Inventor Edwin Land once remarked that ‘‘People who seem to have had a new idea have often just stopped having an old idea’’. The world’s leading interiors company, Interface, recently experienced what Land called ‘‘a sudden cessation of stupidity’’ when redesigning a standard industrial pumping loop for installation in a new Shanghai factory. The original, supposedly optimized, design needed 70.8 kW for pumping. Interface engineer, Jan Schilham, made two simple design changes that cut the requirement to only 5.3 kW, a 92% reduction. Yet the redesigned system cost less to build, and worked better. This required no new technology but only two changes in the design mentality.

First, Engineer Schilham chose big pipes and small pumps rather than small pipes and big pumps. The friction in a pipe falls as nearly the fifth power of its diameter. Normal engineering balances the higher capital cost of a fatter pipe against the present value of the pumping energy that the pipe’s lower friction will save over time.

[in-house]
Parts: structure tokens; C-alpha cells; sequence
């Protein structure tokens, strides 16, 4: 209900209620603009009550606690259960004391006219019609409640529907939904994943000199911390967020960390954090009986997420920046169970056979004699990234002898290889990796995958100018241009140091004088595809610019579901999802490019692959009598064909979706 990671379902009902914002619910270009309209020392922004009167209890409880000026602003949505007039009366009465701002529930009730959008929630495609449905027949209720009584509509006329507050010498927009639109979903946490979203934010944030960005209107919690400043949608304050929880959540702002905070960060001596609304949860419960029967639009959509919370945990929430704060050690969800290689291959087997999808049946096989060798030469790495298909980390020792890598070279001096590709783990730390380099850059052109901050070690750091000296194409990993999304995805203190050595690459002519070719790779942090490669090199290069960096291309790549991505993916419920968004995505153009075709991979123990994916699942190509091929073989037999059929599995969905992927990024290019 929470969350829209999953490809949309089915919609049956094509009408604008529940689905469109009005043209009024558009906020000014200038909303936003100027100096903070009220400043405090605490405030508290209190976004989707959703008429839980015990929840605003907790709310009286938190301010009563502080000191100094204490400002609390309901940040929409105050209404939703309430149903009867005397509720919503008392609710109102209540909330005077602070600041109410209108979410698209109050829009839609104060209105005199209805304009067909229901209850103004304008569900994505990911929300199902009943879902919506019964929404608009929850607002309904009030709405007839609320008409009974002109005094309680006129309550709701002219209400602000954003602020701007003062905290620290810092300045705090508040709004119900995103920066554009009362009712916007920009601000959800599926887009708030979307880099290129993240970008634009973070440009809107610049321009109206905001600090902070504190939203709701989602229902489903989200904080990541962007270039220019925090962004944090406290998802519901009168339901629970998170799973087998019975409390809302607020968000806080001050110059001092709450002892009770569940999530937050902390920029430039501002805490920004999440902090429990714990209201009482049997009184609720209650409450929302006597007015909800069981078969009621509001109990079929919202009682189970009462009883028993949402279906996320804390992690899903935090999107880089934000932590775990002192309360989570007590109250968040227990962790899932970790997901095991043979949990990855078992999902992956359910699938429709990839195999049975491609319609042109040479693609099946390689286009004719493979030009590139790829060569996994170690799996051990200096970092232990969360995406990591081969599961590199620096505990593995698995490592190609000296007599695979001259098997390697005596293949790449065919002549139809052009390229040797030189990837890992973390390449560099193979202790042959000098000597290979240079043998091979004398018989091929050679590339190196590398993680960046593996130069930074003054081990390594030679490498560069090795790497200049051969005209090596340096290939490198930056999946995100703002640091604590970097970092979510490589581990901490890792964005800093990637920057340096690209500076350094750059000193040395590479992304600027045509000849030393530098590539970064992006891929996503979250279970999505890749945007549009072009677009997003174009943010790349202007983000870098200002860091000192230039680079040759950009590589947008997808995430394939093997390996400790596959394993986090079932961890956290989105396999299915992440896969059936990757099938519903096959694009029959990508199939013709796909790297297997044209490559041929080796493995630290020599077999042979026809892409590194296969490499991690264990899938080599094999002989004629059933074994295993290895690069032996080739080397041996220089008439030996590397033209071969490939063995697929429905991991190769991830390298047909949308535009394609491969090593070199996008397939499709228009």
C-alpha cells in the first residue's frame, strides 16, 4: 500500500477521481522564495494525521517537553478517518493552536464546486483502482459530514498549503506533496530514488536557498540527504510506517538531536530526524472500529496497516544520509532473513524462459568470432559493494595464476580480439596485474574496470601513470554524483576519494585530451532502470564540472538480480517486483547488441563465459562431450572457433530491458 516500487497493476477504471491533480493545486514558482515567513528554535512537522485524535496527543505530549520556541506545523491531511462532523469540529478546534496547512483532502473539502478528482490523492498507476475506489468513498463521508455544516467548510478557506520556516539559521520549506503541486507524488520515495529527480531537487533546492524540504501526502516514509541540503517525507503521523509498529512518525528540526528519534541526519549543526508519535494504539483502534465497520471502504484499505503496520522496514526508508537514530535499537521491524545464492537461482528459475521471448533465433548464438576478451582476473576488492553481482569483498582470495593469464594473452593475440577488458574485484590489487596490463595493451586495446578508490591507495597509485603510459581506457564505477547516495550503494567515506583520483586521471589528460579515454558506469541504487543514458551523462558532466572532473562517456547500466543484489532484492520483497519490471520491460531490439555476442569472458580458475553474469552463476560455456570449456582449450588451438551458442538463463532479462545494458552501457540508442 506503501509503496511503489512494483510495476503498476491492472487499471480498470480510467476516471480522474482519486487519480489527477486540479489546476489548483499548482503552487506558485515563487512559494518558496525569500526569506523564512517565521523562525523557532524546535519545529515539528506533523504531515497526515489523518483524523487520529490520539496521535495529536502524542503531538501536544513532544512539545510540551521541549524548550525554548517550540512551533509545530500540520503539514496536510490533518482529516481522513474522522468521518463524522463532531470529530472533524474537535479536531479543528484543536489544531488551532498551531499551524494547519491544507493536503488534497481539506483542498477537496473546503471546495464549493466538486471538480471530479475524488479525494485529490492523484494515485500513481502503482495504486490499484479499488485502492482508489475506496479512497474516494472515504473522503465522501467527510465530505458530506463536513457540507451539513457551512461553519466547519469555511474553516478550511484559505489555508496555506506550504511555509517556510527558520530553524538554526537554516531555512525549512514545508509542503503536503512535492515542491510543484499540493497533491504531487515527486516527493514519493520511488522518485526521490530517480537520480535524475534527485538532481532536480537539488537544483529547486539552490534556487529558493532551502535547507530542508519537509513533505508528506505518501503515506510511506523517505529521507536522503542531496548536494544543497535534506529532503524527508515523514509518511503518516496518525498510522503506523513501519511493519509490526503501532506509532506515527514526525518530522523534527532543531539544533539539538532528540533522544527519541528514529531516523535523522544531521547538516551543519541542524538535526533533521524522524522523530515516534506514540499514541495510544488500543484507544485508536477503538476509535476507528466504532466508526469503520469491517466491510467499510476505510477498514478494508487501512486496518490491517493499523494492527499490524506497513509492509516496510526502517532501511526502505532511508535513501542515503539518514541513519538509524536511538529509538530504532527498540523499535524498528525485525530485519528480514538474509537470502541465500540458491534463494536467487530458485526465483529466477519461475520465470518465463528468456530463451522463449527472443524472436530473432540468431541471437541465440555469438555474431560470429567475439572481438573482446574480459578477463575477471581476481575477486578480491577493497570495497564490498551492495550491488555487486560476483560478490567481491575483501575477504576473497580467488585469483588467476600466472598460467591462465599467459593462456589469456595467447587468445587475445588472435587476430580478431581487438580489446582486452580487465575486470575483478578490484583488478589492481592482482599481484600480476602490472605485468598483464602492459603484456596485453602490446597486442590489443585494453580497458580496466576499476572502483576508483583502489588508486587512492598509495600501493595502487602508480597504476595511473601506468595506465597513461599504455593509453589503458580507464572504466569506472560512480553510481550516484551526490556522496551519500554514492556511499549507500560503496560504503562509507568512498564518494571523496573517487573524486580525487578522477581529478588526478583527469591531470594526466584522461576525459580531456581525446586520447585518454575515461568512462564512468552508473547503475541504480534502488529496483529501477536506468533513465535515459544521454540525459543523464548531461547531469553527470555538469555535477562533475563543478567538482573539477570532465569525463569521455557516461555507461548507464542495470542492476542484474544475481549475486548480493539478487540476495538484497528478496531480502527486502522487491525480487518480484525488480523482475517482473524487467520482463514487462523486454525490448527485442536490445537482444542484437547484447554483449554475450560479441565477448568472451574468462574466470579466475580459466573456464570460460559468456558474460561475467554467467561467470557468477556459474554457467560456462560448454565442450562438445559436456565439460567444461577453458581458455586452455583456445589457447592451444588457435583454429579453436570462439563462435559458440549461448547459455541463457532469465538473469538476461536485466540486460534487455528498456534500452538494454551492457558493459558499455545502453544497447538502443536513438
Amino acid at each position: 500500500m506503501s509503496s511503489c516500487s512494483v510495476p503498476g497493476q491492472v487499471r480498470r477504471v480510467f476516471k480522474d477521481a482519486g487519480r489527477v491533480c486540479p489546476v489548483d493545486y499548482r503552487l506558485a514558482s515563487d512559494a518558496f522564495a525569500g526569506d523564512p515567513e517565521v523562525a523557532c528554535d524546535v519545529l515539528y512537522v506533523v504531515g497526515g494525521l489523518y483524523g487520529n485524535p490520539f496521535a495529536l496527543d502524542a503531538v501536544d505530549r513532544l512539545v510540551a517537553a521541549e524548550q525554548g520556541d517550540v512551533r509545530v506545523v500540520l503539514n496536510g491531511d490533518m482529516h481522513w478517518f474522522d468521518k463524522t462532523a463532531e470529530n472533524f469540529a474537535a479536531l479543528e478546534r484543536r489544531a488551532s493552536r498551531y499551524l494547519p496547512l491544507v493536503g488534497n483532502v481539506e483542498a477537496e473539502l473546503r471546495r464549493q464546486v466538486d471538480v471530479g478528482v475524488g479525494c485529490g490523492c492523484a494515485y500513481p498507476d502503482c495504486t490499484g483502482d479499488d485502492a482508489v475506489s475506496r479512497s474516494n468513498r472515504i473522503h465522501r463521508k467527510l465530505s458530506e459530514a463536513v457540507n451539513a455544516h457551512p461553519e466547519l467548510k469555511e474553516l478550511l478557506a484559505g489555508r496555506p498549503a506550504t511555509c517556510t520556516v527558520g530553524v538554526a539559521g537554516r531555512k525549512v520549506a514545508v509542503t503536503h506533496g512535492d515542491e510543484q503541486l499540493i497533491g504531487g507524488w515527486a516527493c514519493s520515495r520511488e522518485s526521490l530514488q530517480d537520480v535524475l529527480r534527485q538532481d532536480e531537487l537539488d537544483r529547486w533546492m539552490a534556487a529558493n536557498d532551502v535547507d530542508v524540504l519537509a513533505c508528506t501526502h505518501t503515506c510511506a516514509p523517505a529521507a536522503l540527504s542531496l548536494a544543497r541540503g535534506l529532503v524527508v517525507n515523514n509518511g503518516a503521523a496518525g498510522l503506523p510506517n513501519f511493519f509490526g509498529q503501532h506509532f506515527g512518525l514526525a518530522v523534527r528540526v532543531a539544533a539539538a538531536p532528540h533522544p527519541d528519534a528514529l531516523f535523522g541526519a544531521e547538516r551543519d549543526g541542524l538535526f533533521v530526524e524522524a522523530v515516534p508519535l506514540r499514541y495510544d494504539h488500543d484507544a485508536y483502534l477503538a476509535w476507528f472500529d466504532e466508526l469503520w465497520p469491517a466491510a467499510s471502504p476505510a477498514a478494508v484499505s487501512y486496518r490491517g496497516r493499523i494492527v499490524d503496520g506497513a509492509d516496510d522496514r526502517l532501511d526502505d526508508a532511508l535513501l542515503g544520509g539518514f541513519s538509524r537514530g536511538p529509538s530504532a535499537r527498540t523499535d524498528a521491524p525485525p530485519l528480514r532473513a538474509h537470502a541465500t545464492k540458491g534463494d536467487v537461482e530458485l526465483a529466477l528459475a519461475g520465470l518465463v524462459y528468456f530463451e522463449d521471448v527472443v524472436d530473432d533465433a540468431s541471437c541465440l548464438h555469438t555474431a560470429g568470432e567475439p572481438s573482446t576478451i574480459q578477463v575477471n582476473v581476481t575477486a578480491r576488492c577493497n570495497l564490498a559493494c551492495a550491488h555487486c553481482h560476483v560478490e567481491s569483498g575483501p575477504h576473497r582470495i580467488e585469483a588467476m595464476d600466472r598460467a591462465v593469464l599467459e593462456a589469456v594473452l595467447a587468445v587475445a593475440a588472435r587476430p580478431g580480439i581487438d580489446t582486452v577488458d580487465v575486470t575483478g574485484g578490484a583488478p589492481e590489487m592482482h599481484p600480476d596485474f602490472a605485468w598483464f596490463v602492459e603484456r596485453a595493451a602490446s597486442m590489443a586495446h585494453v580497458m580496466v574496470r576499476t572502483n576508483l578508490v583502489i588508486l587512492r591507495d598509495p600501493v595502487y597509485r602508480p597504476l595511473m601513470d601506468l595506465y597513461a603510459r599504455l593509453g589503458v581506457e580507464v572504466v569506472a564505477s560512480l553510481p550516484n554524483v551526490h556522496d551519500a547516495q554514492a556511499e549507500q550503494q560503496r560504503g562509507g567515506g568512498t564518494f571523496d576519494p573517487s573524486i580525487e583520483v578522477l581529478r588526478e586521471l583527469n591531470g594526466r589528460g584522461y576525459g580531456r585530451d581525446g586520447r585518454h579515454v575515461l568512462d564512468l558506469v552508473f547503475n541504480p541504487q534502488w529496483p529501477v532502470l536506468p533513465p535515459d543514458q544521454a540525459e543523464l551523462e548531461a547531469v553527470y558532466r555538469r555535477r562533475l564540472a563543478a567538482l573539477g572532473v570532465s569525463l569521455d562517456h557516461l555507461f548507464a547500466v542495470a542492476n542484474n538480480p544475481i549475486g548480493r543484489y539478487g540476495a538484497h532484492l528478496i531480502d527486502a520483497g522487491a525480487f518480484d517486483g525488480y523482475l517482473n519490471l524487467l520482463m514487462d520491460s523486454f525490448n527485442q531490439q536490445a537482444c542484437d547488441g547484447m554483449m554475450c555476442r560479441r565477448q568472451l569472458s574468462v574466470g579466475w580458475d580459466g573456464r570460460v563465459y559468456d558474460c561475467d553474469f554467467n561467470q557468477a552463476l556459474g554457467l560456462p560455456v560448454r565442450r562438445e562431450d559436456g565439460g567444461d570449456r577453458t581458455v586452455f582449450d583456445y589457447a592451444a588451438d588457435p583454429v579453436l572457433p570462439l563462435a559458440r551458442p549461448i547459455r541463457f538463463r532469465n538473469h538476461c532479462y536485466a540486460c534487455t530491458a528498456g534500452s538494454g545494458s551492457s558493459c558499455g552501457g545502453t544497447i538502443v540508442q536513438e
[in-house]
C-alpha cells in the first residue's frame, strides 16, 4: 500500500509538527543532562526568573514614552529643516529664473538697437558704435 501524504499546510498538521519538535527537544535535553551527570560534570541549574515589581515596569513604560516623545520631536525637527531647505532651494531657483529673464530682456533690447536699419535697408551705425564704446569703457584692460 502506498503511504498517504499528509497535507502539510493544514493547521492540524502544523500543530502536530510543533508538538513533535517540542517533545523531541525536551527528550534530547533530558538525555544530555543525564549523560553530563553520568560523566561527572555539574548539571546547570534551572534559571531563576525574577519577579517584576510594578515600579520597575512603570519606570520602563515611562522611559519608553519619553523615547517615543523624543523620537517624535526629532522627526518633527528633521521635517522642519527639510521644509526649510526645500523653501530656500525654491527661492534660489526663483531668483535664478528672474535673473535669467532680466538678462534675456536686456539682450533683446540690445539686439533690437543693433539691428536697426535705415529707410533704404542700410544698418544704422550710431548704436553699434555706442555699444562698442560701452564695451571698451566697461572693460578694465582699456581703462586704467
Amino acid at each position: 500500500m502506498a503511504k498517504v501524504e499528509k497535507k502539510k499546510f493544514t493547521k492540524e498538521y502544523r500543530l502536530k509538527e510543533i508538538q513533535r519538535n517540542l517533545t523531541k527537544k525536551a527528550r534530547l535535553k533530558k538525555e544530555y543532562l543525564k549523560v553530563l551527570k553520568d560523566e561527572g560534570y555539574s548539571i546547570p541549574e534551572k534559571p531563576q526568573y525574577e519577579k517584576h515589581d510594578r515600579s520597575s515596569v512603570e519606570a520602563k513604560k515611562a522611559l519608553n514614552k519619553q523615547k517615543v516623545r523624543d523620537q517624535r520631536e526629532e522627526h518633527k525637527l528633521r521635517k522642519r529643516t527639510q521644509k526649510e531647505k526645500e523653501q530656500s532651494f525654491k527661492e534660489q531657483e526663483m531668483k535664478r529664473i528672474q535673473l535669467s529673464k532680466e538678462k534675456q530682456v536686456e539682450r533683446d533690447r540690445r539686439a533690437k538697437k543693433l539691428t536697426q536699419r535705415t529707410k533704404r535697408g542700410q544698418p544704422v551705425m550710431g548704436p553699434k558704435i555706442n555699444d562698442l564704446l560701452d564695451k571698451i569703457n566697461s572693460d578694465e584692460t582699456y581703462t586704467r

But this textbook optimization ignores the capital cost of the pumping equipment — the pump, motor, variable-speed electronic control, and electrical supply — that must be big enough to overcome the pipe friction. Ignoring the potential to make that equipment much smaller, and optimizing one component (the pipe) in isolation, pessimizes the system. Optimizing the whole system instead, and counting savings in capital cost as well as in energy cost, makes the whole system cost less but work better. (As the price of energy escalates, so will the savings…)